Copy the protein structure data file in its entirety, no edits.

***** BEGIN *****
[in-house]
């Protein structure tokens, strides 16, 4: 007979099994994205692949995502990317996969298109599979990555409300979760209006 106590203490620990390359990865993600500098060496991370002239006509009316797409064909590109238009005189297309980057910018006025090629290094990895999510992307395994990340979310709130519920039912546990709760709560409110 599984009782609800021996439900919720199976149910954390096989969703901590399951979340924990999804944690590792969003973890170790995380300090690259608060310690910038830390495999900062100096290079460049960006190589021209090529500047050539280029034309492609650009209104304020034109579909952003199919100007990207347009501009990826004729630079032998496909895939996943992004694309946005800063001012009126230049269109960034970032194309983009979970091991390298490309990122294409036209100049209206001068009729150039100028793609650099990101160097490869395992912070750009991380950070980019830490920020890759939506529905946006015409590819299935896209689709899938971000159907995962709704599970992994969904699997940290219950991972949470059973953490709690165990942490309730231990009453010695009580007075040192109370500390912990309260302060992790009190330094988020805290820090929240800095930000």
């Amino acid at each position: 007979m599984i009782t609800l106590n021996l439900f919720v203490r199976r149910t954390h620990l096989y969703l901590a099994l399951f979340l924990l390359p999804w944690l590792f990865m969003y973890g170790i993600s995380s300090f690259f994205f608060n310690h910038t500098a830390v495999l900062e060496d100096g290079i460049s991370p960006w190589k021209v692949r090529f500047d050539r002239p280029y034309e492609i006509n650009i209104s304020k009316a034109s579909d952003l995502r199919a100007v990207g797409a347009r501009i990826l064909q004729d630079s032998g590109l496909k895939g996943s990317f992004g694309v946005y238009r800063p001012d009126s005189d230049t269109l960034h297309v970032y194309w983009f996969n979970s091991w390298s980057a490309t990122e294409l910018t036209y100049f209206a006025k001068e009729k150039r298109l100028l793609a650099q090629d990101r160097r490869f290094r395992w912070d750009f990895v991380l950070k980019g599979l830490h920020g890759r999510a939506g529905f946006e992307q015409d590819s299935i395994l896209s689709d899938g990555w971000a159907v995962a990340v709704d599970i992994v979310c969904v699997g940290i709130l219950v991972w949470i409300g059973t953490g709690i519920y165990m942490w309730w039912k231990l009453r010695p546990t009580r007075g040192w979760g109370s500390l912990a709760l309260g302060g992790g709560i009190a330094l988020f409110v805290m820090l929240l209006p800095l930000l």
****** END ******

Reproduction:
[in-house]
């Protein structure tokens, strides 16, 4: 007979099994994205692949995502990317996969298109599979990555409300979760209006 106590203490620990390359990865993600500098060496991370002239006509009316797409064909590109238009005189297309980057910018006025090629290094990895999510992307395994990340979310709130519920039912546990709760709560409110 599984009782609800021996439900919720199976149910954390096989969703901590399951979340924990999804944690590792969003973890170790995380300090690259608060310690910038830390495999900062100096290079460049960006190589021209090529500047050539280029034309492609650009209104304020034109579909952003199919100007990207347009501009990826004729630079032998496909895939996943992004694309946005800063001012009126230049269109960034970032194309983009979970091991390298490309990122294409036209100049209206001068009729150039100028793609650099990101160097490869395992912070750009991380950070980019830490920020890759939506529905946006015409590819299935896209689709899938971000159907995962709704599970992994969904699997940290219950991972949470059973953490709690165990942490309730231990009453010695009580007075040192109370500390912990309260302060992790009190330094988020805290820090929240800095930000």
């Amino acid at each position: 007979m599984i009782t609800l106590n021996l439900f919720v203490r199976r149910t954390h620990l096989y969703l901590a099994l399951f979340l924990l390359p999804w944690l590792f990865m969003y973890g170790i993600s995380s300090f690259f994205f608060n310690h910038t500098a830390v495999l900062e060496d100096g290079i460049s991370p960006w190589k021209v692949r090529f500047d050539r002239p280029y034309e492609i006509n650009i209104s304020k009316a034109s579909d952003l995502r199919a100007v990207g797409a347009r501009i990826l064909q004729d630079s032998g590109l496909k895939g996943s990317f992004g694309v946005y238009r800063p001012d009126s005189d230049t269109l960034h297309v970032y194309w983009f996969n979970s091991w390298s980057a490309t990122e294409l910018t036209y100049f209206a006025k001068e009729k150039r298109l100028l793609a650099q090629d990101r160097r490869f290094r395992w912070d750009f990895v991380l950070k980019g599979l830490h920020g890759r999510a939506g529905f946006e992307q015409d590819s299935i395994l896209s689709d899938g990555w971000a159907v995962a990340v709704d599970i992994v979310c969904v699997g940290i709130l219950v991972w949470i409300g059973t953490g709690i519920y165990m942490w309730w039912k231990l009453r010695p546990t009580r007075g040192w979760g109370s500390l912990a709760l309260g302060g992790g709560i009190a330094l988020f409110v805290m820090l929240l209006p800095l930000l």